‘Us Weekly’ Editor Has Michael Moore 'Sicko' Fever
The international press is currently enthralled with the Cannes Film Festival, and the usual celebrity suspects who push the agenda of the Left at such events. Bradley Jacobs, an editor for "Us Weekly," appeared on Monday's "American Morning" and reported on two such celebrities and their current projects - Leonardo DiCaprio and Michael Moore. Jacobs was particularly enthusiastic about Moore and his last two film projects, and gushed, "I was a big fan and proponent of ‘Fahrenheit 9/11,' and I have to say that I thought ‘Sicko' was even better."
Jacobs, who was reporting live from Cannes, even went so far to make a personal appeal of sorts for "Sicko," the latest film from Moore.
It's -- of course, is about the health care industry in the U.S. It focuses on the 50 million people that don't have it. But, moreover, it focuses on the rest of us who do have health care and how many people with health care are still forced to go into poverty because of the high costs of health care and because they're often wrongly refused treatment by their health care providers. It's very emotional. It's -- he manages to make you cry and laugh. There's a lot of levity in it, and I think it's actually going to be seen as a very important film.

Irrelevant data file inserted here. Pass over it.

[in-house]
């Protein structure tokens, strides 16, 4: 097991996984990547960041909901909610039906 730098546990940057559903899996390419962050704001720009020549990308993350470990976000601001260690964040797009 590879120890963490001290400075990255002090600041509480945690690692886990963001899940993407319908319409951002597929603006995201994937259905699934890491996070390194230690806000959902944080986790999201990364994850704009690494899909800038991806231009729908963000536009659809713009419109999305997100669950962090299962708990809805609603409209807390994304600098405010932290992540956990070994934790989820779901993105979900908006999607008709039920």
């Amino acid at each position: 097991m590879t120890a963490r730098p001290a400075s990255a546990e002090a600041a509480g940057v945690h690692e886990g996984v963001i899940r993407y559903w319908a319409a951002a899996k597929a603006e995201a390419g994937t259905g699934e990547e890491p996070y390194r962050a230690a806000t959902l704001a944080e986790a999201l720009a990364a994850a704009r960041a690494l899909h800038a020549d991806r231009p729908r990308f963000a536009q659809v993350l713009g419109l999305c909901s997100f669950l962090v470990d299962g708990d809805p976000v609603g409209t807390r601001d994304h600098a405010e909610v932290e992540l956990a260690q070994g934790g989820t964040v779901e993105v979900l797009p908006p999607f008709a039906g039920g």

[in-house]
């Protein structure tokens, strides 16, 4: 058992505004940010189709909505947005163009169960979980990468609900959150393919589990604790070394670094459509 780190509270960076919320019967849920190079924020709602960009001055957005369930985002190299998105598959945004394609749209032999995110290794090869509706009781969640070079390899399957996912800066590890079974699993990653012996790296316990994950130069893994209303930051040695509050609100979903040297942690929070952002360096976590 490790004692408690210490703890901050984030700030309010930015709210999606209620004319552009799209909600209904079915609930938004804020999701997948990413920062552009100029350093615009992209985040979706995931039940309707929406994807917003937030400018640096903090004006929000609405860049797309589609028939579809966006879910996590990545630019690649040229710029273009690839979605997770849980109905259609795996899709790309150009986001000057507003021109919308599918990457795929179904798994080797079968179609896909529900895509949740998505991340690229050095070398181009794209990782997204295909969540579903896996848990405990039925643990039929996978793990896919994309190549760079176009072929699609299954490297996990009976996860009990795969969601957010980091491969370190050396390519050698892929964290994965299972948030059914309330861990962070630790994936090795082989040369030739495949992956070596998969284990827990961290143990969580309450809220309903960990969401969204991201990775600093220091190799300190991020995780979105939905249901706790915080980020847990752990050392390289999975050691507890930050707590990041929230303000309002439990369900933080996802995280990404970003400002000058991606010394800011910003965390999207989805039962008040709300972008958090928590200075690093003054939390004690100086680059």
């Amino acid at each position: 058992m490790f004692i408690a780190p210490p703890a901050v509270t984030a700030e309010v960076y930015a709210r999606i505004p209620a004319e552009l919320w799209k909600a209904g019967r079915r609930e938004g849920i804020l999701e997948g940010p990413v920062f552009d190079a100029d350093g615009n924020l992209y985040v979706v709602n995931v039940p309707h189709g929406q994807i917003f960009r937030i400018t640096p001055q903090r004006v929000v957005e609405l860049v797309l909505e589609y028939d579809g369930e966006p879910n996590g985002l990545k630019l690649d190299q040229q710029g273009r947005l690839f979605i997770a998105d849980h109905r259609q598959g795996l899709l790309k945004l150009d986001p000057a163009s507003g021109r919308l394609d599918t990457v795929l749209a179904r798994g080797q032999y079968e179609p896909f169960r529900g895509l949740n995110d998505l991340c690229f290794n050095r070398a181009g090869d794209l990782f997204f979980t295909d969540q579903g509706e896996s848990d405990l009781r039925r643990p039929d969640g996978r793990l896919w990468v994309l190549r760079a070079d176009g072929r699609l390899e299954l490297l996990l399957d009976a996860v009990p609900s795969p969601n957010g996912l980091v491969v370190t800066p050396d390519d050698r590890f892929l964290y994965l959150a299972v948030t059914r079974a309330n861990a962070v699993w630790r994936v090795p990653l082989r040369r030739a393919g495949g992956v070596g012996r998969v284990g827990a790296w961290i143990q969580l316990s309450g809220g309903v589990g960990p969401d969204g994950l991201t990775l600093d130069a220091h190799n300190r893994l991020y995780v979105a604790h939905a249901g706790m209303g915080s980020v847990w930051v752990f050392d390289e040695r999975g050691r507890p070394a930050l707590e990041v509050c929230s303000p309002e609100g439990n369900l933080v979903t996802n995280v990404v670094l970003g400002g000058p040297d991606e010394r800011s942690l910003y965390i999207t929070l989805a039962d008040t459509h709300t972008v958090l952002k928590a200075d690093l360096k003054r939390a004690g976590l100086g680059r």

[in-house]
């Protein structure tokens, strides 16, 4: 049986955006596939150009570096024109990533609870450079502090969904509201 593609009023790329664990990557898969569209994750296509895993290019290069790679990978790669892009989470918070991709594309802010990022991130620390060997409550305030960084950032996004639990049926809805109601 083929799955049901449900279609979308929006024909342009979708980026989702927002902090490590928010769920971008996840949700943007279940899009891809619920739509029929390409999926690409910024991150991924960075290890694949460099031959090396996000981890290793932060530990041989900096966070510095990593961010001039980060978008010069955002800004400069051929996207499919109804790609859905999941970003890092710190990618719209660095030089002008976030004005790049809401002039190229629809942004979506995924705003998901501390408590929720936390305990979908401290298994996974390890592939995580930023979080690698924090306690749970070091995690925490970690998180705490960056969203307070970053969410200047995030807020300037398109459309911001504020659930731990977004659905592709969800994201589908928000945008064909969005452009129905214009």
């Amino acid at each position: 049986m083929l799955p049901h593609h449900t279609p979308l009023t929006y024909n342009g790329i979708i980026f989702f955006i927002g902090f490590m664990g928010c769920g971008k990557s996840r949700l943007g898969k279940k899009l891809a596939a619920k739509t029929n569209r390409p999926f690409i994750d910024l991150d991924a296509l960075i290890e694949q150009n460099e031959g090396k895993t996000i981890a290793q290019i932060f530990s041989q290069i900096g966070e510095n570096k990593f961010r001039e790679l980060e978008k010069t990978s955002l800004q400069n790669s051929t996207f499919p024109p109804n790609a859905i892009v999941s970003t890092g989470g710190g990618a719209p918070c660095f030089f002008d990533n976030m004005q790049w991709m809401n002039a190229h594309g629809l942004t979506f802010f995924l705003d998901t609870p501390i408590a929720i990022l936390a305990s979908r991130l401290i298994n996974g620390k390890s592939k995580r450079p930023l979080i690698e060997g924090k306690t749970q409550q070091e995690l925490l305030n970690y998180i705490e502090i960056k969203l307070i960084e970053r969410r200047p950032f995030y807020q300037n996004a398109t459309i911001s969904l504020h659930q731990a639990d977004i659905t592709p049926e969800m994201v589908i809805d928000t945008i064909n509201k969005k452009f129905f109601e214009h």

In response, host John Roberts only went so far to say, "We should point out, too, Bradley, that there were a lot of people who had a contrary opinion about 'Fahrenheit 9/11.'"
Earlier in the segment, Jacobs and Roberts discussed "The Eleventh Hour," DiCaprio's "environmental film" which was apparently inspired by Al Gore's "An Inconvenient Truth."
BRADLEY JACOBS: Well, I interviewed Leo this weekend, and he said that, if it weren't for Al Gore's film, 'An Inconvenient Truth,' he probably wouldn't have been able to even make 'The 11th Hour,' nor get all this attention. People are saying it's very strong, and it helps the environmental cause. Leo himself has taken some knocks while he's been here, of course, but he's -- he's been very strong and he's holding forth. He says he drives a hybrid, he has solar paneling, but if you can't afford those things, what you should be doing, his message is, vote with your dollars....
JOHN ROBERTS: He got a little testy, didn't he, during a press conference? People were suggesting that he was flying across the Atlantic in a privatet and what was that doing to help global warming and fuel consumption? He had an answer for that, though, didn't he?
JACOBS: Yes. And people also criticized Al Gore for that at that conference. He said don't shoot the messenger. You know, the message, these people, himself and Al Gore, are trying to get the message across about the environment. And the way they travel should not -- you know, it's sort of incidental. That's his point. Don't shoot the messenger; we're trying to get this message out.
ROBERTS: DiCaprio also insisting that he took a commercial flight, not a private plane....
It guess it's no big deal for Jacobs or Roberts that DiCaprio had a pretty lame answer to the questions about his "carbon footprint."